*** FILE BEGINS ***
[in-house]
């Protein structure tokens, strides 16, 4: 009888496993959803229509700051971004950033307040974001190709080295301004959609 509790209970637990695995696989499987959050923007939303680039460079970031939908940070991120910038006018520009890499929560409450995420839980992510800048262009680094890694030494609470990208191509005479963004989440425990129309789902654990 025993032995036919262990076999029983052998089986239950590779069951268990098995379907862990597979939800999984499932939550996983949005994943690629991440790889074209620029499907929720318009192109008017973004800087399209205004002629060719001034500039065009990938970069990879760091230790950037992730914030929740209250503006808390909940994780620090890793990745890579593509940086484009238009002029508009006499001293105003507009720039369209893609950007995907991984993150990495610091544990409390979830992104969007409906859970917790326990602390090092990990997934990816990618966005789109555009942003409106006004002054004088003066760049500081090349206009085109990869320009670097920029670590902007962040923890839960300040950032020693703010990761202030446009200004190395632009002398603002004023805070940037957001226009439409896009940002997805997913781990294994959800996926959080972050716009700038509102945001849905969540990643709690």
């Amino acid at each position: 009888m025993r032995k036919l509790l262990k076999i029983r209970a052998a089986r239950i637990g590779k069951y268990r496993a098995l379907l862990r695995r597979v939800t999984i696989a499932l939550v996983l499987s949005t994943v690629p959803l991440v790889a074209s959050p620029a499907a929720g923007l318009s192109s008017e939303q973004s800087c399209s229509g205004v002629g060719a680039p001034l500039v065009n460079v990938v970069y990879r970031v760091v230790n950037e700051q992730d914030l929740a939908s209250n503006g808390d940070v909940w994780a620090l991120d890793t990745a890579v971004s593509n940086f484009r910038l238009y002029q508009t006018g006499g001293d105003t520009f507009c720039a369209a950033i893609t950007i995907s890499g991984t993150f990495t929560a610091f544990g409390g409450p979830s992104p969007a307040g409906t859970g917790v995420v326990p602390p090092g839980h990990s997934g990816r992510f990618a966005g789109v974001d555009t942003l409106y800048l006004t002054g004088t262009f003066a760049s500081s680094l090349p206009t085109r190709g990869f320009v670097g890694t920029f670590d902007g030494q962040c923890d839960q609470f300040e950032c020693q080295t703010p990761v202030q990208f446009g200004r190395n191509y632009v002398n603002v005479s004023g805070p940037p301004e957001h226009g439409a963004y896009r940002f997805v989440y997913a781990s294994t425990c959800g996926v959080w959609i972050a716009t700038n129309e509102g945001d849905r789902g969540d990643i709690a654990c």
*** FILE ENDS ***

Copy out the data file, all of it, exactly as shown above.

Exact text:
[in-house]
């Protein structure tokens, strides 16, 4: 009888496993959803229509700051971004950033307040974001190709080295301004959609 509790209970637990695995696989499987959050923007939303680039460079970031939908940070991120910038006018520009890499929560409450995420839980992510800048262009680094890694030494609470990208191509005479963004989440425990129309789902654990 025993032995036919262990076999029983052998089986239950590779069951268990098995379907862990597979939800999984499932939550996983949005994943690629991440790889074209620029499907929720318009192109008017973004800087399209205004002629060719001034500039065009990938970069990879760091230790950037992730914030929740209250503006808390909940994780620090890793990745890579593509940086484009238009002029508009006499001293105003507009720039369209893609950007995907991984993150990495610091544990409390979830992104969007409906859970917790326990602390090092990990997934990816990618966005789109555009942003409106006004002054004088003066760049500081090349206009085109990869320009670097920029670590902007962040923890839960300040950032020693703010990761202030446009200004190395632009002398603002004023805070940037957001226009439409896009940002997805997913781990294994959800996926959080972050716009700038509102945001849905969540990643709690």
């Amino acid at each position: 009888m025993r032995k036919l509790l262990k076999i029983r209970a052998a089986r239950i637990g590779k069951y268990r496993a098995l379907l862990r695995r597979v939800t999984i696989a499932l939550v996983l499987s949005t994943v690629p959803l991440v790889a074209s959050p620029a499907a929720g923007l318009s192109s008017e939303q973004s800087c399209s229509g205004v002629g060719a680039p001034l500039v065009n460079v990938v970069y990879r970031v760091v230790n950037e700051q992730d914030l929740a939908s209250n503006g808390d940070v909940w994780a620090l991120d890793t990745a890579v971004s593509n940086f484009r910038l238009y002029q508009t006018g006499g001293d105003t520009f507009c720039a369209a950033i893609t950007i995907s890499g991984t993150f990495t929560a610091f544990g409390g409450p979830s992104p969007a307040g409906t859970g917790v995420v326990p602390p090092g839980h990990s997934g990816r992510f990618a966005g789109v974001d555009t942003l409106y800048l006004t002054g004088t262009f003066a760049s500081s680094l090349p206009t085109r190709g990869f320009v670097g890694t920029f670590d902007g030494q962040c923890d839960q609470f300040e950032c020693q080295t703010p990761v202030q990208f446009g200004r190395n191509y632009v002398n603002v005479s004023g805070p940037p301004e957001h226009g439409a963004y896009r940002f997805v989440y997913a781990s294994t425990c959800g996926v959080w959609i972050a716009t700038n129309e509102g945001d849905r789902g969540d990643i709690a654990c």